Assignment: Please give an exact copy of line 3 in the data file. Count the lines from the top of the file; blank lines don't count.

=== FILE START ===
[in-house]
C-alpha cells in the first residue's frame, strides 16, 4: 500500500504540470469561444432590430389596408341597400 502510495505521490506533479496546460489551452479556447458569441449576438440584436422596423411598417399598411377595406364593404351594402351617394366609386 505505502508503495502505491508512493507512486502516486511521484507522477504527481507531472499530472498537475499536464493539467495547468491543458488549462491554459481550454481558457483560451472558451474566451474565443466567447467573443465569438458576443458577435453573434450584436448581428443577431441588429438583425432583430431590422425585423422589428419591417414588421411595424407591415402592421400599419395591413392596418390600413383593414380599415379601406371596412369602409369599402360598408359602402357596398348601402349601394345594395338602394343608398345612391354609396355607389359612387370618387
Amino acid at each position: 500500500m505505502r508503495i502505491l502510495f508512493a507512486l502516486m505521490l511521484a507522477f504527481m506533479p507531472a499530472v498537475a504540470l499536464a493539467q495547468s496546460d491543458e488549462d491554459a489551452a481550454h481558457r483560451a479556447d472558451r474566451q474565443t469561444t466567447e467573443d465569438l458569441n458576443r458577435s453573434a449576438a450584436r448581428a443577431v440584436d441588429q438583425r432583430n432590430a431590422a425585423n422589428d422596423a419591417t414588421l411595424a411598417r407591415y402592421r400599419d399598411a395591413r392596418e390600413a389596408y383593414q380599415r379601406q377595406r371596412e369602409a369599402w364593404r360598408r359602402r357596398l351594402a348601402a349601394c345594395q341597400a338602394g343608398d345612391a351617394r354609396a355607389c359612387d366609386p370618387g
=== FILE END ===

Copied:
Amino acid at each position: 500500500m505505502r508503495i502505491l502510495f508512493a507512486l502516486m505521490l511521484a507522477f504527481m506533479p507531472a499530472v498537475a504540470l499536464a493539467q495547468s496546460d491543458e488549462d491554459a489551452a481550454h481558457r483560451a479556447d472558451r474566451q474565443t469561444t466567447e467573443d465569438l458569441n458576443r458577435s453573434a449576438a450584436r448581428a443577431v440584436d441588429q438583425r432583430n432590430a431590422a425585423n422589428d422596423a419591417t414588421l411595424a411598417r407591415y402592421r400599419d399598411a395591413r392596418e390600413a389596408y383593414q380599415r379601406q377595406r371596412e369602409a369599402w364593404r360598408r359602402r357596398l351594402a348601402a349601394c345594395q341597400a338602394g343608398d345612391a351617394r354609396a355607389c359612387d366609386p370618387g